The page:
So an 180-gram pressing can easily tack several dollars onto the price of a record, a price many record companies, large and small, figure the collector is willing to pay. That is: If you're buying a new record at all, you might as well buy a nicely pressed one.

"I think the sound thing is a bit of a myth," said Phil Waldorf, co-owner of record label mini-conglomerate Secretly Canadian/Jagjaguwar/Dead Oceans, whose newest hit is the Bon Iver album, which was released in a standard 140-gram pressing. "But (the vinyl revival) used to be very niche. As it becomes more popular and people want more of it, it's going to be harder to lay down $25 or $30 for an album when they can buy three or four used ones."

Ah yes, the used market. In Austin, a town blessed with a ton of record stores, a beginning record collector still can find a ton of records that just need a decent cleaning for 99 cents apiece.

Vinyl reissues are always going to be competing with the used market. And record nerds go crazy when they see deluxe reissues of Billy Joel's "The Stranger" when perfectly decent used copies of the same record fill bins everywhere. That's vinyl that could be used re-pressing something that's been out of print since the Nixon administration.

Add to this the weird punch line of these Ramones records: They have been on 180-gram vinyl for years.

Before more and more major labels jumped on the vinyl revival bandwagon, they would license certain titles to smaller companies to do a vinyl pressing. Sometimes the companies had access to original master tapes, sometimes they did not.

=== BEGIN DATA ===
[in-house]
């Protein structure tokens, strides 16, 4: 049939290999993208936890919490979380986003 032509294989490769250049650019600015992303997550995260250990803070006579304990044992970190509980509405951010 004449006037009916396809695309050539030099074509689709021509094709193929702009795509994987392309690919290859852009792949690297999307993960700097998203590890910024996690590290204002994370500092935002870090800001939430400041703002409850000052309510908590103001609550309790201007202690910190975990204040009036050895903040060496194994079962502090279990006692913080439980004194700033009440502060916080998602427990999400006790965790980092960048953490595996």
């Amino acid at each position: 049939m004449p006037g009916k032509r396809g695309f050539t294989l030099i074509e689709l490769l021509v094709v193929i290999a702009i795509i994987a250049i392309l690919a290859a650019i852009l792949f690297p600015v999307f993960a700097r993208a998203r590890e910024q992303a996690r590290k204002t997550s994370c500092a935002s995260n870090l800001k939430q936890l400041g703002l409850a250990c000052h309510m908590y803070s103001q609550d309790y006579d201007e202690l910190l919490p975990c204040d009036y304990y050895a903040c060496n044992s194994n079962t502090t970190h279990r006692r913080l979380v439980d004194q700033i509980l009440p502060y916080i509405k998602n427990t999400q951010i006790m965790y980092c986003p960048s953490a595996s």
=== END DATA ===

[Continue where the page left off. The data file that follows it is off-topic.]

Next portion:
The Ramones albums were licensed to a company called Scorpio, which pressed them using a digital master, which was a generation removed from the original. Priced at $11.99, they sold well for years. (And yes, the new versions do sound better, as good as they've ever sounded.)

"I always keep those records in stock," said End of an Ear's Plunkett. The South First Street shop is a local favorite among serious record nerds. "For my store, they are one of those blue-chip bands."

Price is increasingly a consideration. "At Matador, we recently began reissuing a number of catalog titles on thinner vinyl, designed to sell for closer to $10 than $20," Cosloy said. "This was in response to fan demand — not everyone is dying for the 180-gram vinyl. If a record is poorly recorded and mastered, you're not necessarily hearing all the benefits. I have plenty of records that are thinner that still sound really great."

Even Plunkett, who has plenty of customers who buy the heaviest, most expensive vinyl they can, including dinner-plate thick 220-gram jazz records, is on the fence about 180-gram records. "I don't know how much of a difference it makes," he said. "There's a perception that it does, and if it's the only kind around and you want the record, you will probably buy it."

We'll see if this holds true for Ramones albums that sound better, but cost a few dollars more. Of course, many older Austinites already have them.

"(The vinyl revival) is the best generation bridge I've ever seen," Kunz said. "You see 17- or 18-year old kids finding out their parents and grandparents are a lot cooler than they thought." 912-5926